What are the five lust languages? Sexperts insist they're just as important as love languages

Here's the sexy scoop on these erotic blueprints

couple in bed cuddling and kissing
(Image credit: Carina König / EyeEm/Getty Images)

Time to turn your attention towards your lust language. 

Yes, you've likely uncovered your love language, but the lesser-known counterpart is also key to a good relationship...especially when things take a turn for the frisky. According to research from Delicto (opens in new tab), sexologist and educator Jaiya dedicated her career to uncovering the science of arousal, and she first coined the term. Don't we owe it to her to have a glance at her work?

The secret to good sex is communication, so why not take things one step further to uncover just what makes you and your partner tick? Here's what you need to know before you uncover which lust language speaks to you the most.

What are the five lust languages?

Love languages are actions that show us how we care for those we love (be it through acts of service or gifts, to name a few examples). Lust languages—also known as erotic blueprints—shows what turns you on. Essentially, it's the sexy equivalent to love languages, and yes, there are also five. 

Whether you're looking to take your relationship to a new level, explore sexual fantasies or simply enjoy an intimate moment with your loved one, these lust languages could prove quite telling.

1. Sensual

Unsurprisingly, those who gravitate towards the sensual erotic blueprint are all about what they see, smell, taste and so forth during a sexual encounter, according to Delicto. They're not one to just get it on anywhere, they're mindful of the environment. (Perhaps light one of your favorite scented candles or opt for a bubble bath to get the ball rolling.) Those with the sensual erotic blueprint also pay attention to the whole body, not just the obvious areas, so pay attention to the erogenous zones, too.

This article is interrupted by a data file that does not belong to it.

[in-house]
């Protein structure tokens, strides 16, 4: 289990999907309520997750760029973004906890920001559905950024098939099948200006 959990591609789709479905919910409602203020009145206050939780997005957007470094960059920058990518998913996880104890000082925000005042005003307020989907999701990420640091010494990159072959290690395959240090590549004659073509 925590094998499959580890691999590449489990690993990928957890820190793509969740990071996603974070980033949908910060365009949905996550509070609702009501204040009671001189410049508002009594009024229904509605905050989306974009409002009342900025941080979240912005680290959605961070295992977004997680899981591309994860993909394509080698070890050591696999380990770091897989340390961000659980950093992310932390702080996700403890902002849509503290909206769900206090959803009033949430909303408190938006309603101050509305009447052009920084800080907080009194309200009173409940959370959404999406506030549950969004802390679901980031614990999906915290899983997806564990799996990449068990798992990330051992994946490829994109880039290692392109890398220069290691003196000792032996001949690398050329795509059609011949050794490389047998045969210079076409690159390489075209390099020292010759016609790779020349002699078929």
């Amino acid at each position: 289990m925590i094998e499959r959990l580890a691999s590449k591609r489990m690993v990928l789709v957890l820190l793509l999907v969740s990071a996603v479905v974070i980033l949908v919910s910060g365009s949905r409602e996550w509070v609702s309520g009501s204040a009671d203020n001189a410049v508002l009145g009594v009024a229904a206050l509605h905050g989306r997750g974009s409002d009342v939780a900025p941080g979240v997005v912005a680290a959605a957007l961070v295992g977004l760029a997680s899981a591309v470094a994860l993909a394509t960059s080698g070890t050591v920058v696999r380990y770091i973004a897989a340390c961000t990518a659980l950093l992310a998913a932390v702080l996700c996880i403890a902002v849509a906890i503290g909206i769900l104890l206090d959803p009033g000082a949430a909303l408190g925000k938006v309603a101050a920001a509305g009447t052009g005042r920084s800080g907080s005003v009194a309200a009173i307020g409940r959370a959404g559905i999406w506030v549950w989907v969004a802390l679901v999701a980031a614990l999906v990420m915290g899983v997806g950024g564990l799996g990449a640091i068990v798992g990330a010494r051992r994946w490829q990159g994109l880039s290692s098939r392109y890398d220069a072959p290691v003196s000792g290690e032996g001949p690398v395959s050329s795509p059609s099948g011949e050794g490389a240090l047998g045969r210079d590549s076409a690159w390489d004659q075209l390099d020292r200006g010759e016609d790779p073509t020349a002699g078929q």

However, should the area in which you're doing the deed be messy, chaotic and unkempt, it's likely someone who identifies with a sensual lust language will be turned off.

2. Sexual

Those with a sexual erotic blueprint are all about getting down to business and focusing on the finale: an explosive orgasm (perhaps even a blended orgasm, if you're lucky). While sexperts encourage couples to enjoy all moments of intimacy, perhaps by attempting some foreplay ideas, it's likely those who have a sexual lust language are laser-focused, and it's best not to make them wait. (Patience doesn't work for everyone.) 

3. Energetic

It's all about the experience for those with an energetic lust language, Delicto says. What you say, how you build up to the moment, how you flirt is all of great importance. An energetic erotic blueprint is not likely to rush, so enjoy all moments, from the dirty talk to the laughs, kisses and everything in between. 

4. Kinky

Much like the term suggests, a kinky erotic blueprint indicates that someone is willing to try a variety of different things—they're OK with crossing boundaries. This might mean trying bondage or something that's not necessarily conventional. A turn-off for a kinky lust language would be lacking a sense of adventure and curiosity. 

5. Shapeshifter

Everyone wants their partner to have some aspects of a shapeshifter, as that lust language thrives when people feed off their partner's desires. Just don't have a lackluster approach to your time in bed—that'll set a shapeshifter up for disappointment.

Which one speaks to you the most? Perhaps they all do, or maybe you're unsure—totally fine!

"Keep in mind that, like your love language, your blueprint can shift over time as you move through different stages of life," a Delicto rep said in a statement. "Check-in with yourself and your partners periodically, and don’t forget that communication is always key to good sex, no matter what your erotic blueprint!"

Danielle is a writer for woman&home and My Imperfect Life, covering all-things news, lifestyle and entertainment. 


The heart of her time at Future has been devoted to My Imperfect Life, where she's been attuned to the cosmos, new TV shows and relationship trends.  


Before her time at Future, Danielle was the editor of Time Out New York Kids and a news editor at Elite Daily. Her work has also appeared in Domino, Chowhound, amNewYork and Newsday, among other outlets. 


When Danielle is not working, you can usually find her reading a book, coffee at hand, or attempting a new recipe. (Recommendations always welcome!)